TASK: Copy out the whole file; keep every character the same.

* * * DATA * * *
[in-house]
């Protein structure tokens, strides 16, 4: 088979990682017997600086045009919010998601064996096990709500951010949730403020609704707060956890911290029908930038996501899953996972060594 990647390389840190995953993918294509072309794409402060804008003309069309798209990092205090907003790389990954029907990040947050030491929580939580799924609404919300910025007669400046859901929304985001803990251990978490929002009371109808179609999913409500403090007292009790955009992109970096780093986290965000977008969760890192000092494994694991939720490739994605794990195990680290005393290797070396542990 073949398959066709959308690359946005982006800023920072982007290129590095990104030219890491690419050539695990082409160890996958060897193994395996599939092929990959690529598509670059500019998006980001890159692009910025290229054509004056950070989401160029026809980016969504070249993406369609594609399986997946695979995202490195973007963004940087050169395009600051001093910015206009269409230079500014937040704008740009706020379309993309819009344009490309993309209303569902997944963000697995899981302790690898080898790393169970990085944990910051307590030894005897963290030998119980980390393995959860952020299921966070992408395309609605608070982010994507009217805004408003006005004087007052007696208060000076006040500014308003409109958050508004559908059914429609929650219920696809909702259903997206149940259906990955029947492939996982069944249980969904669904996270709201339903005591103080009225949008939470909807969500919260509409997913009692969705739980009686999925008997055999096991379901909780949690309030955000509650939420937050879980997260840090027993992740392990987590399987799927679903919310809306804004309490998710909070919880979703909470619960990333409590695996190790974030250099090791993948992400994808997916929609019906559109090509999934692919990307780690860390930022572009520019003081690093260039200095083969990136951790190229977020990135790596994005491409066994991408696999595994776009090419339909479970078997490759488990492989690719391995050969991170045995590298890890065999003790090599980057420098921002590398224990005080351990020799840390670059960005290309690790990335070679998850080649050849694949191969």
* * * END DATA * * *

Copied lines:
[in-house]
């Protein structure tokens, strides 16, 4: 088979990682017997600086045009919010998601064996096990709500951010949730403020609704707060956890911290029908930038996501899953996972060594 990647390389840190995953993918294509072309794409402060804008003309069309798209990092205090907003790389990954029907990040947050030491929580939580799924609404919300910025007669400046859901929304985001803990251990978490929002009371109808179609999913409500403090007292009790955009992109970096780093986290965000977008969760890192000092494994694991939720490739994605794990195990680290005393290797070396542990 073949398959066709959308690359946005982006800023920072982007290129590095990104030219890491690419050539695990082409160890996958060897193994395996599939092929990959690529598509670059500019998006980001890159692009910025290229054509004056950070989401160029026809980016969504070249993406369609594609399986997946695979995202490195973007963004940087050169395009600051001093910015206009269409230079500014937040704008740009706020379309993309819009344009490309993309209303569902997944963000697995899981302790690898080898790393169970990085944990910051307590030894005897963290030998119980980390393995959860952020299921966070992408395309609605608070982010994507009217805004408003006005004087007052007696208060000076006040500014308003409109958050508004559908059914429609929650219920696809909702259903997206149940259906990955029947492939996982069944249980969904669904996270709201339903005591103080009225949008939470909807969500919260509409997913009692969705739980009686999925008997055999096991379901909780949690309030955000509650939420937050879980997260840090027993992740392990987590399987799927679903919310809306804004309490998710909070919880979703909470619960990333409590695996190790974030250099090791993948992400994808997916929609019906559109090509999934692919990307780690860390930022572009520019003081690093260039200095083969990136951790190229977020990135790596994005491409066994991408696999595994776009090419339909479970078997490759488990492989690719391995050969991170045995590298890890065999003790090599980057420098921002590398224990005080351990020799840390670059960005290309690790990335070679998850080649050849694949191969």